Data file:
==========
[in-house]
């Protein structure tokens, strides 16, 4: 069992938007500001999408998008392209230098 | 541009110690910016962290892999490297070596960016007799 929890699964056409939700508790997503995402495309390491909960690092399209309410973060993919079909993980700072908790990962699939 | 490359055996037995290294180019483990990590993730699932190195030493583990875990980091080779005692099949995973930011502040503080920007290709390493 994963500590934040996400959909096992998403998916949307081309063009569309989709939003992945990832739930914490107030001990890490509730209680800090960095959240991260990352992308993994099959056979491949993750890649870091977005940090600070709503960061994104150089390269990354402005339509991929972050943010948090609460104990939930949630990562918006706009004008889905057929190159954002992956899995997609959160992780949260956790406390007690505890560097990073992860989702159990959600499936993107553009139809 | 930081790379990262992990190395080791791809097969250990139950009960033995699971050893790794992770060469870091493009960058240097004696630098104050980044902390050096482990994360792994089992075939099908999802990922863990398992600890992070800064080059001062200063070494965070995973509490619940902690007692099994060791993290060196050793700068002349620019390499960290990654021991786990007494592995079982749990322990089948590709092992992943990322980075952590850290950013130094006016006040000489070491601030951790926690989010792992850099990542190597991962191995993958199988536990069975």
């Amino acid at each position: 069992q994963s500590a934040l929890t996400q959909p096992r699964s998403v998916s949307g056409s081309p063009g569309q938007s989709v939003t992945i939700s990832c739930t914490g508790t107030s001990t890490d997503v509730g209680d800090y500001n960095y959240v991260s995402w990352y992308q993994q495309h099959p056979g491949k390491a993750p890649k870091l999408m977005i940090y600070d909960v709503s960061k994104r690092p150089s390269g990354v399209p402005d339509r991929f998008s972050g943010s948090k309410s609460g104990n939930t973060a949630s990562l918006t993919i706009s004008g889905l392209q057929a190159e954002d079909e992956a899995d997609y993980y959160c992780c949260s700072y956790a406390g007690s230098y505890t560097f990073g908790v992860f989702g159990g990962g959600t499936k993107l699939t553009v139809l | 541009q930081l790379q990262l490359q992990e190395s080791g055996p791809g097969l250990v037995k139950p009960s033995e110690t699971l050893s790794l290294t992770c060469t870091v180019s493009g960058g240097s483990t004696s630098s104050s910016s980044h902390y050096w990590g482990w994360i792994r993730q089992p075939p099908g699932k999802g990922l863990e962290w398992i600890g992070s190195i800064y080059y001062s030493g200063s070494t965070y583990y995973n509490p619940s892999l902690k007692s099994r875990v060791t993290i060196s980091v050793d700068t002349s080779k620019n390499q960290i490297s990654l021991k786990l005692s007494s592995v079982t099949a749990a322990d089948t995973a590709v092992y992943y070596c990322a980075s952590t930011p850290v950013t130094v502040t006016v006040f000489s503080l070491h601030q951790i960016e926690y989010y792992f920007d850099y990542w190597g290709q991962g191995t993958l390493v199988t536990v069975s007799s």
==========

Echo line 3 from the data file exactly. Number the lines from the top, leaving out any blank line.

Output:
């Amino acid at each position: 069992q994963s500590a934040l929890t996400q959909p096992r699964s998403v998916s949307g056409s081309p063009g569309q938007s989709v939003t992945i939700s990832c739930t914490g508790t107030s001990t890490d997503v509730g209680d800090y500001n960095y959240v991260s995402w990352y992308q993994q495309h099959p056979g491949k390491a993750p890649k870091l999408m977005i940090y600070d909960v709503s960061k994104r690092p150089s390269g990354v399209p402005d339509r991929f998008s972050g943010s948090k309410s609460g104990n939930t973060a949630s990562l918006t993919i706009s004008g889905l392209q057929a190159e954002d079909e992956a899995d997609y993980y959160c992780c949260s700072y956790a406390g007690s230098y505890t560097f990073g908790v992860f989702g159990g990962g959600t499936k993107l699939t553009v139809l | 541009q930081l790379q990262l490359q992990e190395s080791g055996p791809g097969l250990v037995k139950p009960s033995e110690t699971l050893s790794l290294t992770c060469t870091v180019s493009g960058g240097s483990t004696s630098s104050s910016s980044h902390y050096w990590g482990w994360i792994r993730q089992p075939p099908g699932k999802g990922l863990e962290w398992i600890g992070s190195i800064y080059y001062s030493g200063s070494t965070y583990y995973n509490p619940s892999l902690k007692s099994r875990v060791t993290i060196s980091v050793d700068t002349s080779k620019n390499q960290i490297s990654l021991k786990l005692s007494s592995v079982t099949a749990a322990d089948t995973a590709v092992y992943y070596c990322a980075s952590t930011p850290v950013t130094v502040t006016v006040f000489s503080l070491h601030q951790i960016e926690y989010y792992f920007d850099y990542w190597g290709q991962g191995t993958l390493v199988t536990v069975s007799s």